In between touring for Shell Game, mourning Pittsburgh, trying to do some election work, I celebrated my husband Courtenay’s 95th birthday. Kee Young-Kim, chair of the Department of Physics at the University of Chicago — where Courtenay taught and did research for 44 years — and her husband, physicist Sid Nagel — organized a wonderful celebration for Courtenay on October 30. Here are the remarks I gave, an inadequate summary of a remarkable man’s life.
Courtenay has been part of my life for 47 years. After all this time, I could talk about him for several days, the things I admire, the quirks I never really got my mind around, the past we’ve shared, the parts of his life I know only by hearsay, but I will try to be brief. I will focus on the things I’ve learned from Courtenay as well as some of the things he’s tried to teach me that I never mastered.
When I first started seeing Courtenay, I was attracted by his accent and his eyebrows – both reminiscent of the young Sean Connery, on whom I had a crush. But what made me fall in love was the way his face, indeed, his whole being, lit up when he was doing the work he loved. Physics was his passion. His zest for that world, those ways of thinking, was exhilarating.
These are some of the things I learned from Courtenay:
How to get ketchup out of a bottle – not with brute strength, but applying a physical law that means you slap the bottle in an upward motion so that the ketchup flows in the opposite direction.
I learned that if your electronics aren’t working, check first to see if they’re plugged in.
I learned to change fuses, and test electrical outlets, to clean carburetors and cylinder heads and to gap spark plugs – skills now obsolete. One of Courtenay’s hobbies was hot wiring but that one never attracted me.
He taught me to love dogs, to use chopsticks, to understand vectors. He gave me the courage to find a public voice, in writing and in speaking.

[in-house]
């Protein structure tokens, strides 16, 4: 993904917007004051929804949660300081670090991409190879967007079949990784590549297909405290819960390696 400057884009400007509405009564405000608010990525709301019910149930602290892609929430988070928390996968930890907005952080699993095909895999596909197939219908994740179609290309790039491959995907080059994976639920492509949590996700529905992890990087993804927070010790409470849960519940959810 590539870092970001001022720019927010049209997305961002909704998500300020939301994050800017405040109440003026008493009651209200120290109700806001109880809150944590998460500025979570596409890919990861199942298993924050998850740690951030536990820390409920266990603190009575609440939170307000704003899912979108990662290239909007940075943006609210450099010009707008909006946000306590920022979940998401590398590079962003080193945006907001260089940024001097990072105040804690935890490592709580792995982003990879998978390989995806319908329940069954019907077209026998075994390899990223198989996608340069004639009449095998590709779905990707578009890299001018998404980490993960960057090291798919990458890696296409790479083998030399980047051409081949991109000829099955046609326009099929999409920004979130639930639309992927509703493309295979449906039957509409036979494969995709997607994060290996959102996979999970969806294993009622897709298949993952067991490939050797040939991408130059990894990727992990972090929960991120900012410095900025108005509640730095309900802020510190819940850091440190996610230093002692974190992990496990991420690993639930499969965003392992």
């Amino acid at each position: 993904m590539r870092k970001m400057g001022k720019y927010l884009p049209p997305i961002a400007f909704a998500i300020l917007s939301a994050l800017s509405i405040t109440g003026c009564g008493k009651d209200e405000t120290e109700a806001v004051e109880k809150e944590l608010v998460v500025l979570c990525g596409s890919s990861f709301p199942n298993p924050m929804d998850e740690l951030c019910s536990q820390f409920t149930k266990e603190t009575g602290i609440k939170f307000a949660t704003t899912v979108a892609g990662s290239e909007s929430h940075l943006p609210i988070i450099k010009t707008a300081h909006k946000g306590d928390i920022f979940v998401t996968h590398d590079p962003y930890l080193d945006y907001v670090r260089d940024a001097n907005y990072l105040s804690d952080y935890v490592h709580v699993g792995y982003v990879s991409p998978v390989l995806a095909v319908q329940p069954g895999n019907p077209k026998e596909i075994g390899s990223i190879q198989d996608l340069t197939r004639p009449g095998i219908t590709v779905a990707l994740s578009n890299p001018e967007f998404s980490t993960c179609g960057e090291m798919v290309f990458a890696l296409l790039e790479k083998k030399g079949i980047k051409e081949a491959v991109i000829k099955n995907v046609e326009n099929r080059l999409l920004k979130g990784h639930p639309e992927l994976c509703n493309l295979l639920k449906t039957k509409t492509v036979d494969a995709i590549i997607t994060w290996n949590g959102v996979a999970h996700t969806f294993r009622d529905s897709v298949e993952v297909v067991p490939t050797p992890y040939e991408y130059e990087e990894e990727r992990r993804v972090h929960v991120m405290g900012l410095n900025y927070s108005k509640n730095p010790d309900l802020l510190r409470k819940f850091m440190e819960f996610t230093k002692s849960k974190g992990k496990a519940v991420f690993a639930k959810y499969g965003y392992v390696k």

Like many of the scientists I know or have read about – Fermi, Cronin, Roger Hildebrand and others – Courtenay loved strenuous physical activity. Until arthritis claimed his joints, he was a tennis player, a downhill skier, and a boater, although he only really enjoyed taking the boat out when lake Michigan waves were 6 feet high or higher – in the face of physical danger, his face lit with the same joy as when he was talking about electron spin. He embraced the entire physical world, from the sub-atomic to the grand peaks and waves.
I sometimes sat in on his lectures; his face was filled with joy as he talked about electron half-spin, as it was when he tried to teach me non-Euclidian geometry, or special relativity. The day they moved the cyclotron from the central shop to Fermi Lab he called me to come watch. He had a boyish eagerness about all the different aspects of the field that had chosen him.
There were three different occasions on which I actually understood relativity, and I briefly shared his exhilaration, but I couldn’t keep hold of it, and now probably never will.